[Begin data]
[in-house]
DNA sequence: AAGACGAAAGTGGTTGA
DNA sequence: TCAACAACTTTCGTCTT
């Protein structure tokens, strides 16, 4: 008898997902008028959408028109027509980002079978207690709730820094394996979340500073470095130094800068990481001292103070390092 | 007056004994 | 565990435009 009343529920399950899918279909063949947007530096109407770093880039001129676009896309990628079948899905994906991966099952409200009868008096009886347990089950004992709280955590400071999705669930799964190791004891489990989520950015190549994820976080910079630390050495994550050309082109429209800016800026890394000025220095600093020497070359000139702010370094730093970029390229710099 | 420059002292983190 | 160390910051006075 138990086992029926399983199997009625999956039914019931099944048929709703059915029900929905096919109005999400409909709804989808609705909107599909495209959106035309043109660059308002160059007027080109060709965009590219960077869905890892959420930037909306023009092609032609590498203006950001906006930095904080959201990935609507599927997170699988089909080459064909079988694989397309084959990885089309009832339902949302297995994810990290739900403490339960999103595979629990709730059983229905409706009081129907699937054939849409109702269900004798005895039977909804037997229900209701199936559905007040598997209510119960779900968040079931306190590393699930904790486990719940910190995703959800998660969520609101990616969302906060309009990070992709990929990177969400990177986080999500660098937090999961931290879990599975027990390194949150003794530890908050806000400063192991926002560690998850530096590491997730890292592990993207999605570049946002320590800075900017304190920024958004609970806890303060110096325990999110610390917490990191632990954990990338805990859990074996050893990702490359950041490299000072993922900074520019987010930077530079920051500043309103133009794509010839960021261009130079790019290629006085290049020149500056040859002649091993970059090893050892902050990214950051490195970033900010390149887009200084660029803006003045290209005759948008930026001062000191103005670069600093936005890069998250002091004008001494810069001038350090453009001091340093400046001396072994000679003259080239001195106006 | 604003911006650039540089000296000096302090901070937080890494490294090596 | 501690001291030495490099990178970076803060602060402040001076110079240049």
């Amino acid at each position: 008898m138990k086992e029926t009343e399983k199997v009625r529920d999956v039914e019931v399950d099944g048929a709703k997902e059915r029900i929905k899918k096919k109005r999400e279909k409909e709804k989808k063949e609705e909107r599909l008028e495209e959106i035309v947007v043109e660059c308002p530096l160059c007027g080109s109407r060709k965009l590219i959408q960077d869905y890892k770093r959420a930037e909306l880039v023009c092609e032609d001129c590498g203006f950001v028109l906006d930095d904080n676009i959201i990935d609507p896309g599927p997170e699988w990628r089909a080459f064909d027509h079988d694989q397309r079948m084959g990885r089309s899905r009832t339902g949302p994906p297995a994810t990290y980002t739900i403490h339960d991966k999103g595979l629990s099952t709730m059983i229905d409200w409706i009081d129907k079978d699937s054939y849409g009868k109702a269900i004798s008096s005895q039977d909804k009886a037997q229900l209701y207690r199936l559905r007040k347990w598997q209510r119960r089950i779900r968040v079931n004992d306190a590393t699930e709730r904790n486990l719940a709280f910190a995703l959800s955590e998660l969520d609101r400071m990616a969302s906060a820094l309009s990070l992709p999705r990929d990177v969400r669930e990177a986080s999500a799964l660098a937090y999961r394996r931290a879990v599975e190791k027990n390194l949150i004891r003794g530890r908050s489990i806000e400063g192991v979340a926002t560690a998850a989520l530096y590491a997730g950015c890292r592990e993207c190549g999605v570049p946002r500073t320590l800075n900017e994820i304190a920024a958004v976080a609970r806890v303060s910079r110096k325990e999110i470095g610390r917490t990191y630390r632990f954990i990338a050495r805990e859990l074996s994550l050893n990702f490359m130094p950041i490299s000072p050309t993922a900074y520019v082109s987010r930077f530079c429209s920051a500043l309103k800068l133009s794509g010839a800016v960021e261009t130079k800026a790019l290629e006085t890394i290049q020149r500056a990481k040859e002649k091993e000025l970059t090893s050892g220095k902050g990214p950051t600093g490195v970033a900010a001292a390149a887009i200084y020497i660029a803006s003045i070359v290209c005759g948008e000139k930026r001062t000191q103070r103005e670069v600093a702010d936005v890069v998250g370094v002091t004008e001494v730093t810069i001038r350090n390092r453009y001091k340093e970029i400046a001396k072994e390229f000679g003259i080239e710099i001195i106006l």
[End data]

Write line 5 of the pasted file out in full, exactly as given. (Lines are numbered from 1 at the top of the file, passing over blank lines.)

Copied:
């Amino acid at each position: 008898m138990k086992e029926t009343e399983k199997v009625r529920d999956v039914e019931v399950d099944g048929a709703k997902e059915r029900i929905k899918k096919k109005r999400e279909k409909e709804k989808k063949e609705e909107r599909l008028e495209e959106i035309v947007v043109e660059c308002p530096l160059c007027g080109s109407r060709k965009l590219i959408q960077d869905y890892k770093r959420a930037e909306l880039v023009c092609e032609d001129c590498g203006f950001v028109l906006d930095d904080n676009i959201i990935d609507p896309g599927p997170e699988w990628r089909a080459f064909d027509h079988d694989q397309r079948m084959g990885r089309s899905r009832t339902g949302p994906p297995a994810t990290y980002t739900i403490h339960d991966k999103g595979l629990s099952t709730m059983i229905d409200w409706i009081d129907k079978d699937s054939y849409g009868k109702a269900i004798s008096s005895q039977d909804k009886a037997q229900l209701y207690r199936l559905r007040k347990w598997q209510r119960r089950i779900r968040v079931n004992d306190a590393t699930e709730r904790n486990l719940a709280f910190a995703l959800s955590e998660l969520d609101r400071m990616a969302s906060a820094l309009s990070l992709p999705r990929d990177v969400r669930e990177a986080s999500a799964l660098a937090y999961r394996r931290a879990v599975e190791k027990n390194l949150i004891r003794g530890r908050s489990i806000e400063g192991v979340a926002t560690a998850a989520l530096y590491a997730g950015c890292r592990e993207c190549g999605v570049p946002r500073t320590l800075n900017e994820i304190a920024a958004v976080a609970r806890v303060s910079r110096k325990e999110i470095g610390r917490t990191y630390r632990f954990i990338a050495r805990e859990l074996s994550l050893n990702f490359m130094p950041i490299s000072p050309t993922a900074y520019v082109s987010r930077f530079c429209s920051a500043l309103k800068l133009s794509g010839a800016v960021e261009t130079k800026a790019l290629e006085t890394i290049q020149r500056a990481k040859e002649k091993e000025l970059t090893s050892g220095k902050g990214p950051t600093g490195v970033a900010a001292a390149a887009i200084y020497i660029a803006s003045i070359v290209c005759g948008e000139k930026r001062t000191q103070r103005e670069v600093a702010d936005v890069v998250g370094v002091t004008e001494v730093t810069i001038r350090n390092r453009y001091k340093e970029i400046a001396k072994e390229f000679g003259i080239e710099i001195i106006l």